You are to be forgiven if you opted for "Downton Abbey" over the Golden Globes last night. For all the reasons Hollywood and its lackey press think the Golden Globes are better than the Oscars, these are precisely the reasons they are not. The Oscars at least are lavishly overdone spectacles designed to be judged for the efficacy of their fakery. The supposed informality and drunkenness of the “party atmosphere” at the Globes simply brings out everything dislikable about the industry and its people. There is the company town clubbishness. The over-selling of the hosts and the purported comedy. And the endless self-celebration of mediocrity.
Last night was no exception. Tina Fey and Amy Poehler had a fine (but only that) opening monologue after everyone on the red carpet promised they would “crush it.” And then we barely saw them (although Poehler making out with Bono upon winning her own award was fun). Woody Allen getting a lifetime achievement award and not showing up but not turning it down only makes you question his character all the more and recall that his movies are not as interesting as they think they are. Jennifer Lawrence gets to gush in girlish awe of the accolades one more time before being consigned to the Anne Hathaway penalty box. And to top it off you have the weird spectacle of Leo DiCaprio getting an acting award (bad enough) and insisting that Globe fixture Martin Scorcese is a “visionary” filmmaker. Puhleease! Somehow, by the end of the evening it's hard not to feel that everyone celebrated is overrated.
But if you passed on the Globes you missed hands down the best ad in recent memory -- a spot for the upcoming Muppets Most Wanted. A beautifully timed and crafted send-up of second-screen Internet media blather, this one hits all the right notes. It points to praise of the unreleased film from the Twitterverse, recreates the misspellings and petty flame wars, includes a characteristic scam. And it builds the jokes so quickly, with just the right sequence of insights. I was doubled over within a minute. As my wife observed, the ad pulls off what the James Earl Jones/Malcolm MacDowell Sprint spots aspire but fail to do.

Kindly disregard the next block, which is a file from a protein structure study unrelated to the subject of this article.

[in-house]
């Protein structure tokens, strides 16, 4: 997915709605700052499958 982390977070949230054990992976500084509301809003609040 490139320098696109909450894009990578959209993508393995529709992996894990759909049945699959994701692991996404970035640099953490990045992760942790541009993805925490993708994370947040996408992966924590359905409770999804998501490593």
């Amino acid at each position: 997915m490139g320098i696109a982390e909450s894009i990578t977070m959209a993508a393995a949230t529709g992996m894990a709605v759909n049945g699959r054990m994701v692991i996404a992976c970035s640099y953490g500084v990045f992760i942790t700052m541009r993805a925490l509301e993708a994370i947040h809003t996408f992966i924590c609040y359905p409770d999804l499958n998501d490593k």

Two other spots during the globes were notable more in their ambitions than success. Sony apparently is convinced it has some of its old mojo back. Its lengthy lifestyle spot tries to bolt the brand to music, entertainment, innovation in a way that recalls the heyday of “Sony Style.” Like Samsung, Sony likely smells some Apple blood in the water and aspires to the crown. But like Samsung, the company’s breadth is its disadvantage: so many products in so many categories it is hard to feel the brand continuity.
As for Apple, it debuted a new ad refocusing on itself as a tool of creativity. It demonstrates the iPad Air at work and play in a range of artistic tasks. Robin Williams narrates breathlessly with a long quote from Walt Whitman's poem "O Me, O Life." The ad culminates in Whitman’s vision of life as a grand drama to which we add a verse. “What will your verse be?” is the tagline and theme of the Apple’s new campaign that is explored at the Web site. In my mind the ad would have been more effective without the lengthy narration, which like many Apple ads of late feels like insecure overselling. Which made it a perfect fit for the Golden Globes itself.